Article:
As the global pandemic drags on and the economy slumps, it’s important to keep one eye on our mates as statistically, many will battle with depression, anxiety, or both.
There are a ton of benefits to being a guy, and we all know what they are. Whether it’s the fact we don’t have to endure childbirth or the fact we can pee virtually anywhere, it’s great to be a man. However, one drawback is that society has, for centuries, curated an image of men as non-emotional, leading to the internalisation (read complete suppression) of feelings that can, in turn, led us down a dark and slippery mental health path.
Anxiety and depression are often thought of as two sides of the same coin – they have several overlapping symptoms and in some cases, can even cause one another. These two conditions are so linked that around 50% of people diagnosed with depression will eventually develop an anxiety disorder as well.
The many similarities between the conditions make it difficult for a person suffering from some of the symptoms to understand exactly what they’re battling with. Overcoming these nasty beasts is something no one should have to go through alone, so we’re here to lend a helping hand to help you figure out if you’re actually depressed, anxious, or just down in the dumps.
Is Your Body Out of Whack?
Anxiety and depression are both mental illnesses, but they share many physical manifestations that can catch a person off-guard. Nausea, difficulty concentrating, changes in appetite, and diarrhoea (which in fairness catches everyone off-guard) are all shared physical symptoms of anxiety and depression.
However, the two conditions do have major differences that can help you distinguish between them. Anxiety is characterized by being in a constant state of fight-or-flight, leading to increased heart rate, muscle tension, blood pressure, shortness of breath, and dizziness. A person suffering from anxiety will appear wired as negative thoughts race through their heads, manifesting as jumpy and skittish behaviour.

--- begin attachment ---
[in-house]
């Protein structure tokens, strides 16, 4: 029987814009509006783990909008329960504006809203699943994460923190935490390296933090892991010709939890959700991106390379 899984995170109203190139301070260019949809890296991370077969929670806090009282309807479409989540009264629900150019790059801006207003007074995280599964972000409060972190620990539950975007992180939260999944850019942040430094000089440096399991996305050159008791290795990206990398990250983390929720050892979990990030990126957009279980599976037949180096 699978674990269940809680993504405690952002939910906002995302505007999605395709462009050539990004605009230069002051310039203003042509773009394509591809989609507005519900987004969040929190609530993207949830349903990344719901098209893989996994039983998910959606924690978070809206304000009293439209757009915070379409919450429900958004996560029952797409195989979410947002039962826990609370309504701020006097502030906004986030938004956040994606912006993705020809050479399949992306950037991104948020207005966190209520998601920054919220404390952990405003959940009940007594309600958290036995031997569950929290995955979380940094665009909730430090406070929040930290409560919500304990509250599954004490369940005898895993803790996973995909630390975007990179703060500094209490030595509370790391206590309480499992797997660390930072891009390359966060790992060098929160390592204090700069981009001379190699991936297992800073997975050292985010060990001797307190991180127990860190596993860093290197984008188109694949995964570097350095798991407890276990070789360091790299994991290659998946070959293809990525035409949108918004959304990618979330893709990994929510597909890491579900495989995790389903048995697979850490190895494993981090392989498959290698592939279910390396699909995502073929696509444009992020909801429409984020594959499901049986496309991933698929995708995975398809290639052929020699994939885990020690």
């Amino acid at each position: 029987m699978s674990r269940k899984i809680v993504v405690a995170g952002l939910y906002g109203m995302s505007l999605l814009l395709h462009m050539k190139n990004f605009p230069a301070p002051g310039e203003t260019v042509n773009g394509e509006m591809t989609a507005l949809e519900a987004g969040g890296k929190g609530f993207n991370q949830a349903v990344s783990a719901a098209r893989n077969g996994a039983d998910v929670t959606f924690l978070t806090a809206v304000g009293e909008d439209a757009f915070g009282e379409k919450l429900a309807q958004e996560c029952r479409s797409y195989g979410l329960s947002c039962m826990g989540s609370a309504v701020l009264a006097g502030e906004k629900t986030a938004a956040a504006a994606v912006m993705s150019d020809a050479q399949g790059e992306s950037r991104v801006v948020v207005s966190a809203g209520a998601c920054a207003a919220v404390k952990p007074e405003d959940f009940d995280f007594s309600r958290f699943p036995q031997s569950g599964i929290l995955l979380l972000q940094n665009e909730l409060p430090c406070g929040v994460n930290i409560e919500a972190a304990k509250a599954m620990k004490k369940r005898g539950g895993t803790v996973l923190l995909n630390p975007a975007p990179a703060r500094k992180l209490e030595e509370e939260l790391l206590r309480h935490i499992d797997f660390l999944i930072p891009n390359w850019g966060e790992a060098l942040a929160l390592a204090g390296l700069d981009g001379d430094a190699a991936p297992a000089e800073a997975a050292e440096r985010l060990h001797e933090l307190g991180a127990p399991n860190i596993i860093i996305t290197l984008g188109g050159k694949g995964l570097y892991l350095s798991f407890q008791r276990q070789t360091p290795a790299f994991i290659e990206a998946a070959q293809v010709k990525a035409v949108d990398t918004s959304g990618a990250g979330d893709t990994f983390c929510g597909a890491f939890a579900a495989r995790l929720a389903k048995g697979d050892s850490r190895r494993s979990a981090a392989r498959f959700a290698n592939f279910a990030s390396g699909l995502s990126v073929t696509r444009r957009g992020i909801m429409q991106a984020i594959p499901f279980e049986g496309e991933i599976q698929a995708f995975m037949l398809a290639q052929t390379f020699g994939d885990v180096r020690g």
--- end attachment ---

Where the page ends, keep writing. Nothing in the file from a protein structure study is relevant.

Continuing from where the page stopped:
If anxiety is out there and in your face, depression is more of a sinister lurker. People suffering from depression tend to move slowly – they can be slow to get their day started, to get on top of work, to finish their errands – they seem to exist in a constant state of being late and difficult to motivate. Their sleep is also heavily affected, and they often suffer from either insomnia or excessive sleep due to constant rumination or low energy throughout the day.
Is Your Mind Your Worst Enemy?
Depression and anxiety also have confusing similarities in the way they affect your mental health. Both can make a person feel excessively irritable, anti-social, and even cause a general loss of interest in activities that used to be pleasurable, such as pints with your mates or buy-one take-one pizza.
The trademark of anxiety is stress, stress, and more stress. Such high levels of stress are brought about by worrying about the future to a degree that is unreasonable compared to what may realistically happen. For example, a person with anxiety may not go on an easy hike in perfect weather due to the fear of a worst-case scenario coming true, such as being buried under a mudslide.
If anxiety’s biggest tell is a constant state of stress, depression’s is overwhelming sadness and despondency. This stems from a general feeling of hopelessness, that nothing positive will ever happen, causing a person to simply stop trying at life. Feelings of worthlessness and powerlessness are also common among those suffering from depression.
One of the best ways to distinguish between anxiety and depression is that while an anxious person is constantly worried about the future, a depressed person does not worry about the future at all because they feel that nothing good is going to happen anyway. Anxious people also seem to fear death, but depressed people think that their death would simply relieve those around them of a burden. In extreme cases, depressed people have persistent suicidal thoughts.
When Should You Get Help?
If you’ve been experiencing several symptoms of anxiety, depression, or both for a period of a few months or more, you need to do yourself a solid by seeking out some professional help. Just like there’s nothing wrong with going to a doctor if you have the flu, there’s nothing wrong with going to a doctor if you have, or suspect you have, a mental illness. The traditional stigma around mental health is changing and more and more men are seeking, and finding help.
Times are hard, so we’ve got to be there, for our friends and for ourselves.
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